09 April 2008

"An American Elegy"

Two Sundays from now our nation will observe the ninth anniversary of the horrific tragedy at Columbine High School. As I mentioned in a previous post, the Concordia University - Ann Arbor Wind Ensemble performed Frank Ticheli's "An American Elegy," a tribute to the victims and survivors of the Columbine tragedy. I found the piece to be a very moving and stirring one, especially as images of that sad event come flooding back into my mind. I highly recommend finding and listening to Ticheli's stirring tribute.

Here's what the concert program said:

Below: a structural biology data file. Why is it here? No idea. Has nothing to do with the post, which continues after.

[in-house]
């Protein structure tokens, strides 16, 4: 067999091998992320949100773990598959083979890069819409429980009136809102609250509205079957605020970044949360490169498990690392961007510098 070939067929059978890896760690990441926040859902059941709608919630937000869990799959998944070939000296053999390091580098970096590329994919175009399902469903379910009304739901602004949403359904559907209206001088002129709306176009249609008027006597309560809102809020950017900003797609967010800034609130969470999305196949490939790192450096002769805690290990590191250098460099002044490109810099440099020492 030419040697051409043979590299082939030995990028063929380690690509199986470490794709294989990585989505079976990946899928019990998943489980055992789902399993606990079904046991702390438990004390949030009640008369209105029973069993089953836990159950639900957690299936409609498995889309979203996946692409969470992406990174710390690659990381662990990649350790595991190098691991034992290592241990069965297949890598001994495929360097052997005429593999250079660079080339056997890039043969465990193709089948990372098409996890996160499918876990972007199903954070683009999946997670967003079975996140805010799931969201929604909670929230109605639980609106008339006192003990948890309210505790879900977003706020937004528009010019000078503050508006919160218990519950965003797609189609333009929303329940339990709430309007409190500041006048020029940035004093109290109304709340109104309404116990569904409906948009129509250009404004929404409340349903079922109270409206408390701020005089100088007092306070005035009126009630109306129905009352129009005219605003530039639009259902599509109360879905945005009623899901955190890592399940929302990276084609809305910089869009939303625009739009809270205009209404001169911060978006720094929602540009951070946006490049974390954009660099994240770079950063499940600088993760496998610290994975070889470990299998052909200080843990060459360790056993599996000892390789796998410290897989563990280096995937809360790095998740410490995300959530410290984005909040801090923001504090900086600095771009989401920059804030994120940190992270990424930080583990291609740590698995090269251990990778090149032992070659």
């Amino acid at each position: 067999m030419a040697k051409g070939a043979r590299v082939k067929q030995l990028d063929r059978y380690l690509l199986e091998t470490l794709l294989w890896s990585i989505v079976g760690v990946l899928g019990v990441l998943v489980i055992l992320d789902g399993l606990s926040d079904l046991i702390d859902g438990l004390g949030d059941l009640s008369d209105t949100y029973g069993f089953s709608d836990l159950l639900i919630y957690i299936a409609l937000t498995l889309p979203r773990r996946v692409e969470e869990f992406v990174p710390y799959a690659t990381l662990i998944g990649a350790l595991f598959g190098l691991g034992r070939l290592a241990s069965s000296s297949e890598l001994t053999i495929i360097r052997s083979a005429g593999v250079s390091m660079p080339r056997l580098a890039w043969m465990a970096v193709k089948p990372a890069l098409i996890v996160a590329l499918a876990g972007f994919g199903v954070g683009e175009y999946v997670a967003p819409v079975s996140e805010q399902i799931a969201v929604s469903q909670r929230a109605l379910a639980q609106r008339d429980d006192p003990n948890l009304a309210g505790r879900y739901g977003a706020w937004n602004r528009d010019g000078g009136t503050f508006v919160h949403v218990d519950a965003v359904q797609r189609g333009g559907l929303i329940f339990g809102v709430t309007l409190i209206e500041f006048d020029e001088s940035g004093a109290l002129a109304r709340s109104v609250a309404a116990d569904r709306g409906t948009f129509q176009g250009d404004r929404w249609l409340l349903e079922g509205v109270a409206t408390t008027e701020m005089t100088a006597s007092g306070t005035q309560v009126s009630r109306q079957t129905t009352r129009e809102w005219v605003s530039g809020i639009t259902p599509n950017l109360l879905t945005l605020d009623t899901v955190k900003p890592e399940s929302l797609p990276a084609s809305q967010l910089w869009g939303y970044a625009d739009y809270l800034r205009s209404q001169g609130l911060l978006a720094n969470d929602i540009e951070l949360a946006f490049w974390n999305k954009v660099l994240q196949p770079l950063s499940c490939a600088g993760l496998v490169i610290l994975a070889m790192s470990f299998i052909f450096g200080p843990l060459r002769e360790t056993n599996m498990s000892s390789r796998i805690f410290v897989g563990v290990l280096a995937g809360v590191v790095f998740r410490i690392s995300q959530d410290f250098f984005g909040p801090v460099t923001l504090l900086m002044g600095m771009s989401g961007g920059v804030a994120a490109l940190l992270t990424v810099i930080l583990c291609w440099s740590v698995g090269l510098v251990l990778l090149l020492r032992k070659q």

Frank Ticheli writes: “An American Elegy is, above all, an expression of hope. It was composed in memory of those who lost their lives at Columbine High School on April 20, 1999, and to honor the survivors. It is offered as a tribute to their great strength and courage in the face of a terrible tragedy. I hope the work can also serve as a reminder of how fragile and precious life is and how intimately connected we all are as human beings… The first eight bars of the main melody came to me fully formed in a dream. [CU-AA Conductor Matthew Wolf said that this is the only time Ticheli says anything came to him in a dream.] Virtually every element of the work was discovered within the span of about two weeks… The work begins at the bottom of the ensemble’s register, and ascends gradually to a heartfelt cry of hope. The main theme that follows, stated by the horns, reveals a more lyrical serene side of the piece. A second theme, based on a simple, repeated harmonic pattern, suggests yet another, more poignant mood. The three moods: hope, serenity, and sadness—become intertwined throughout the work… A four-part canon builds to a climactic quotation of the Columbine Alma Mater. The music recedes, and an offstage trumpeter is heard, suggesting a celestial voice—a heavenly message.”

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